Tobacco use is the leading preventable cause of death in the U.S., killing more than 400,000 people and costing $96 billion in health care bills each year.
When it comes to state funding for tobacco prevention programs, Pennsylvania is one of a number of states that needs to gets its house in order. According to a national report released by a coalition of public health organizations, the commonwealth ranks 27th in the nation in funding programs to prevent children from smoking and help smokers quit.
A successful anti-campaign is certainly warranted. In Pennsylvania, 18.4 percent of high school students smoke, and 17,300 more children become regular smokers each year. Tobacco annually claims 20,000 lives and costs the state $5.2 billion in health care bills.
The state currently spends $13.9 million a year on tobacco prevention and cessation programs, which is 9 percent of the $155.5 million recommended by the U.S. Centers for Disease Control and Prevention (CDC). The tobacco companies, meanwhile, spend $452.8 million a year to market their products in our state.
The report shows that this year the state will collect $1.5 billion in revenue from the 1998 tobacco settlement and tobacco taxes, but it will spend just 0.9 percent of it on tobacco prevention programs. This translates to less than a penny of every dollar in tobacco revenue being spent to fight tobacco use.
The Keystone state has cut funding for tobacco prevention by 57 percent, from $32.1 million to $13.9 million, over the last 12 years. The tobacco companies spend $452.8 million a year to market their products in Pennsylvania.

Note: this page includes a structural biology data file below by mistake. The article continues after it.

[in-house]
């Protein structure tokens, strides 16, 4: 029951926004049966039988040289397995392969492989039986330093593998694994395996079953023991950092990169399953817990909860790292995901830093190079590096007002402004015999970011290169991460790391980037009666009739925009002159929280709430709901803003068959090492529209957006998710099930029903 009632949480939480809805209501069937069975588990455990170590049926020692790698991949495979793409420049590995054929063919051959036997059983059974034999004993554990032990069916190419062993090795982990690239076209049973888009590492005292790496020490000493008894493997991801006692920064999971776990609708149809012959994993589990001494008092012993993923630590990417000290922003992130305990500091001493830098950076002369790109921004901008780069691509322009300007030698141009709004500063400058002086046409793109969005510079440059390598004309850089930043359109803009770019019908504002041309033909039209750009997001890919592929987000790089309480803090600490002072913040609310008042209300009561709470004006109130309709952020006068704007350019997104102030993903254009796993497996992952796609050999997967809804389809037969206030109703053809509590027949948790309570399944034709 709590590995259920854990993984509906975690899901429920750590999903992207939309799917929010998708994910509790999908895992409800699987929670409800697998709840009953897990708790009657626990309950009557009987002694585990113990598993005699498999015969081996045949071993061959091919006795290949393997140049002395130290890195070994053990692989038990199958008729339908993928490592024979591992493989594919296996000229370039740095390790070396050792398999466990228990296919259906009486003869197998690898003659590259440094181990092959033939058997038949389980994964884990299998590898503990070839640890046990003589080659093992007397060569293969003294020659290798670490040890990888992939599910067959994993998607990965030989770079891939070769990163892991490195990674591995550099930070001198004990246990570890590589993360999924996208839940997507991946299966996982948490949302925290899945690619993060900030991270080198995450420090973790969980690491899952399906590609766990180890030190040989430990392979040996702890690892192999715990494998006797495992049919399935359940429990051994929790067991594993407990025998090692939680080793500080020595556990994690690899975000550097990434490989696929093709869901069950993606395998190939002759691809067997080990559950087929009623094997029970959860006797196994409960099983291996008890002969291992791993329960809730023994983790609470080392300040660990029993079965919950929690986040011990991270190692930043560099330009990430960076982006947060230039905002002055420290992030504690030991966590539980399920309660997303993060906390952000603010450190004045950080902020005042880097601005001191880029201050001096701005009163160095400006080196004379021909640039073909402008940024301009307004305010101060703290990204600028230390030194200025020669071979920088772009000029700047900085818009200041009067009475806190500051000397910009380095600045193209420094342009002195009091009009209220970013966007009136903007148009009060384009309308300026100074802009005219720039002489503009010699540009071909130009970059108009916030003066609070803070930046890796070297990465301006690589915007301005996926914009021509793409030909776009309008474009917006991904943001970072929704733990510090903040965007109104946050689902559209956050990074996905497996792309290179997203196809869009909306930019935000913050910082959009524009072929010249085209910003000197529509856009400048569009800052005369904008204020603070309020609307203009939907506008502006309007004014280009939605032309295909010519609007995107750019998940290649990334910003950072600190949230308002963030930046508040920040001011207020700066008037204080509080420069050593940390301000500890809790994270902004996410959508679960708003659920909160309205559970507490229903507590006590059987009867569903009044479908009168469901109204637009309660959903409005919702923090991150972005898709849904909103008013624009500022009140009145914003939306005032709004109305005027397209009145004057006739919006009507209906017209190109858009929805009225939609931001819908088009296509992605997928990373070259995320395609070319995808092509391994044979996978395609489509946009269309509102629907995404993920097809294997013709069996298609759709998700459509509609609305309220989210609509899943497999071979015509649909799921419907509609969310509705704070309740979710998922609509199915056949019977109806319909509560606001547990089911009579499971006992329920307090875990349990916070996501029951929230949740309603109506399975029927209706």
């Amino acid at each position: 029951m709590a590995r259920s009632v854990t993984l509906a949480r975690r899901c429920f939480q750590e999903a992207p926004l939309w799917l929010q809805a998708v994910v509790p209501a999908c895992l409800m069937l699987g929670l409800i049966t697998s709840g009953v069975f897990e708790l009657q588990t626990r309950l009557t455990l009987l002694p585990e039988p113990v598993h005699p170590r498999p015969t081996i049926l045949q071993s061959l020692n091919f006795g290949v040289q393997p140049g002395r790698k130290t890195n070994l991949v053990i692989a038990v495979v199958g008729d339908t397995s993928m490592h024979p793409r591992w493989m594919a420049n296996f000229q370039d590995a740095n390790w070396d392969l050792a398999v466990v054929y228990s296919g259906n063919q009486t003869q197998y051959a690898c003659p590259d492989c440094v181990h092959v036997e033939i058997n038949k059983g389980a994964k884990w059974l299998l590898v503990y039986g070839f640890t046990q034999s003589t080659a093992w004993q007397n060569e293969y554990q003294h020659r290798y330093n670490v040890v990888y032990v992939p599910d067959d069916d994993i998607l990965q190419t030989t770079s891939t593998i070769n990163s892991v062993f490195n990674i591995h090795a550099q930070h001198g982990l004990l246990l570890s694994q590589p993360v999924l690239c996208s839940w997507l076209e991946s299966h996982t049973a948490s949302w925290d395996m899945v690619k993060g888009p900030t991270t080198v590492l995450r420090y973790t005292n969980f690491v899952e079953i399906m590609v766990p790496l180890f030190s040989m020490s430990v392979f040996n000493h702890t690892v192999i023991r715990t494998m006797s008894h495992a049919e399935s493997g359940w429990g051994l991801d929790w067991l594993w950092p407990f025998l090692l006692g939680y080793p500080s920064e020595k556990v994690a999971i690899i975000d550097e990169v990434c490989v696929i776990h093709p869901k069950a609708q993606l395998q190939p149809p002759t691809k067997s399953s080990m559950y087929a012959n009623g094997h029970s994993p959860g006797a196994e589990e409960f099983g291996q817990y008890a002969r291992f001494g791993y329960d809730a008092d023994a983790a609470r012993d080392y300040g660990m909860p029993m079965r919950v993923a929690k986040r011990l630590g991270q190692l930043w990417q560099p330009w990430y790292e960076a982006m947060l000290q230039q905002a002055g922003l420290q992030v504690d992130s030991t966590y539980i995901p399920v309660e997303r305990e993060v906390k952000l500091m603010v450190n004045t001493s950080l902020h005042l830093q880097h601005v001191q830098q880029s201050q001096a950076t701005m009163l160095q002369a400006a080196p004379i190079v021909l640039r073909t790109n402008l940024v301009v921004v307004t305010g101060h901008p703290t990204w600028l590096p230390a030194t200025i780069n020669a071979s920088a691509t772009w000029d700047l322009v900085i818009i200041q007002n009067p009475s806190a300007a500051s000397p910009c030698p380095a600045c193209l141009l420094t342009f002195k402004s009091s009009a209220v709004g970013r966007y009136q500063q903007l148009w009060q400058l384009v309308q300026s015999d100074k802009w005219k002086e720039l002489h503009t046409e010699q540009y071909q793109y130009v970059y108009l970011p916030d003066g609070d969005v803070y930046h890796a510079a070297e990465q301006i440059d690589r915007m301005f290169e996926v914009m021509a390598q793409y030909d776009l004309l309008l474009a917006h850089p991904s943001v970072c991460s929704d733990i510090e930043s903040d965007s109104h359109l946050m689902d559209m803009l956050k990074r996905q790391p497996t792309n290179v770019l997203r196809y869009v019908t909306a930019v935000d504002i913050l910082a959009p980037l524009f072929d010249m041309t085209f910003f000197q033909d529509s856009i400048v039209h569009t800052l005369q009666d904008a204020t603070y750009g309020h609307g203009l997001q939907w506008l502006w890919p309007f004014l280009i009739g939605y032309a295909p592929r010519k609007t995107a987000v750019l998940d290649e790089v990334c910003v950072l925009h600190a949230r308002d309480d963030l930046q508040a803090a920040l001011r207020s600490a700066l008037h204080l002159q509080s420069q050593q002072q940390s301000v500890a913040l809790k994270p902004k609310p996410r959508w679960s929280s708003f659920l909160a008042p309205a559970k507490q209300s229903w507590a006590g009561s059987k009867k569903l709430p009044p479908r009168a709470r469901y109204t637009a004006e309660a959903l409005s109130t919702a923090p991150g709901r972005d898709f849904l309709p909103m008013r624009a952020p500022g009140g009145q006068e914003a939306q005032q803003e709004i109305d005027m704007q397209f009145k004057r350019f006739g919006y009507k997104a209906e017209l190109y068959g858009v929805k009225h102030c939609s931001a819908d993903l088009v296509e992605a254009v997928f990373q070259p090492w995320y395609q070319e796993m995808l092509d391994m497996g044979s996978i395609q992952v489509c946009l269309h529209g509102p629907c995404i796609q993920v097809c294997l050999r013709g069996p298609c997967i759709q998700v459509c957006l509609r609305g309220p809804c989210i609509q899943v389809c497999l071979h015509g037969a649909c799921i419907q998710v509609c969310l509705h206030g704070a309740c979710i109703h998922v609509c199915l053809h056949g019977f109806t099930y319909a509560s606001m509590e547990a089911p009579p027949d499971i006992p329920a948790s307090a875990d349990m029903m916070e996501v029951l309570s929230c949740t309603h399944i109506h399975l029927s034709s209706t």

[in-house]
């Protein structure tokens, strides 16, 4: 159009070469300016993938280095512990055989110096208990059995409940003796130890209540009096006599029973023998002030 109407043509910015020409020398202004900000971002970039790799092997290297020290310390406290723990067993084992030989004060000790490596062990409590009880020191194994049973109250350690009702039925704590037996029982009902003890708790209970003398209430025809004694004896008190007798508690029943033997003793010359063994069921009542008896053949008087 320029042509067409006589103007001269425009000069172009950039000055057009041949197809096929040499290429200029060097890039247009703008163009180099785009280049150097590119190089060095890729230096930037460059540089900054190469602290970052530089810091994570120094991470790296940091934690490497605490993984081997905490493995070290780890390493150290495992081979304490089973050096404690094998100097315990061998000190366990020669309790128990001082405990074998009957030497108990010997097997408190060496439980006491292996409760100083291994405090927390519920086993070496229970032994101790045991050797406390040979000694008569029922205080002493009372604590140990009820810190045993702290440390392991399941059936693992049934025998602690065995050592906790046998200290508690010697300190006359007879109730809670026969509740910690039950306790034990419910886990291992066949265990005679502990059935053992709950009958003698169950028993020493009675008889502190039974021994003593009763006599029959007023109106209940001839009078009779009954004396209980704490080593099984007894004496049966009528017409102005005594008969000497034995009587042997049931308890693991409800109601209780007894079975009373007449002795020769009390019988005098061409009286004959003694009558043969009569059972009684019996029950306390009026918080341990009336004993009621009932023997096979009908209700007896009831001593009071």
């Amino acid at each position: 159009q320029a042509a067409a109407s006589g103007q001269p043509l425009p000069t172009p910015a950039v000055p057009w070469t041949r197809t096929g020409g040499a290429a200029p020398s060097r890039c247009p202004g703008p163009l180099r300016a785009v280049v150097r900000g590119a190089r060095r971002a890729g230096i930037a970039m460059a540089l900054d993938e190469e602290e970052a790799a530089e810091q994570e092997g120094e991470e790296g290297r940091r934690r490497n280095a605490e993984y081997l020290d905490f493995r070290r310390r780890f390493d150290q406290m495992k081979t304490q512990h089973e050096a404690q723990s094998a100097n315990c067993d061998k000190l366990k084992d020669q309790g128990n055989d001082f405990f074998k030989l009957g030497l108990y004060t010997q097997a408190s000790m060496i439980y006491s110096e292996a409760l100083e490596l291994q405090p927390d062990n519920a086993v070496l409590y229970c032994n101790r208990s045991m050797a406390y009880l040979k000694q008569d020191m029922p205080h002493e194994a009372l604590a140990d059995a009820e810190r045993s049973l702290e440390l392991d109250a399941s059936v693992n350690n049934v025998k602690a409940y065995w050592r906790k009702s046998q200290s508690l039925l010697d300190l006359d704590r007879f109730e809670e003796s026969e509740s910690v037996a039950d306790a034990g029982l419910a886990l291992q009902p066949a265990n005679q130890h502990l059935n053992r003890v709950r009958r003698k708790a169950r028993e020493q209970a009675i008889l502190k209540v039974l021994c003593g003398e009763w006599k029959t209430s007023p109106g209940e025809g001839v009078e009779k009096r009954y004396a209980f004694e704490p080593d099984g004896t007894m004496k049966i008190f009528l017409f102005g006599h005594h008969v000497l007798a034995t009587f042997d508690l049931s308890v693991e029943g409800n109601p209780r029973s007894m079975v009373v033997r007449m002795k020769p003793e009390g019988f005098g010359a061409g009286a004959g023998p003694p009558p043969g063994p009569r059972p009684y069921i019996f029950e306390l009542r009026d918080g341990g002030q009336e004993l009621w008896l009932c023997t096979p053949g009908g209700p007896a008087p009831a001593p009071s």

Matthew L. Myers, president of the Campaign for Tobacco-Free Kids, calls Pennsylvania one of the most disappointing states when it comes to funding programs to protect kids from tobacco. He said the state must increase funding for tobacco prevention if it hopes to reduce tobacco use. He says that even in these difficult budget times, tobacco prevention is a smart investment that saves lives and saves money by reducing tobacco-related health care costs.
Pennsylvania isn't alone in its failure to adequately fund tobacco prevention and cessation programs. This state is not alone in woefully dropping the ball. This year the states will collect $25.6 billion from the tobacco settlement and tobacco taxes, but will spend just 1.8 percent of it - $456.7 million - on tobacco prevention programs. This amounts to less than two cents of every dollar in tobacco revenue to fight tobacco use.
Only two states - Alaska and North Dakota - currently fund tobacco prevention programs at the CDC-recommended level.
There has been progress made among both youth and adults on the national front, but 19.3 percent of adults and 19.5 percent of high school students still smoke.
More information, including the full report and state-specific information, can be obtained at www.tobaccofreekids.org/reports/settlements.
By Jim Zbick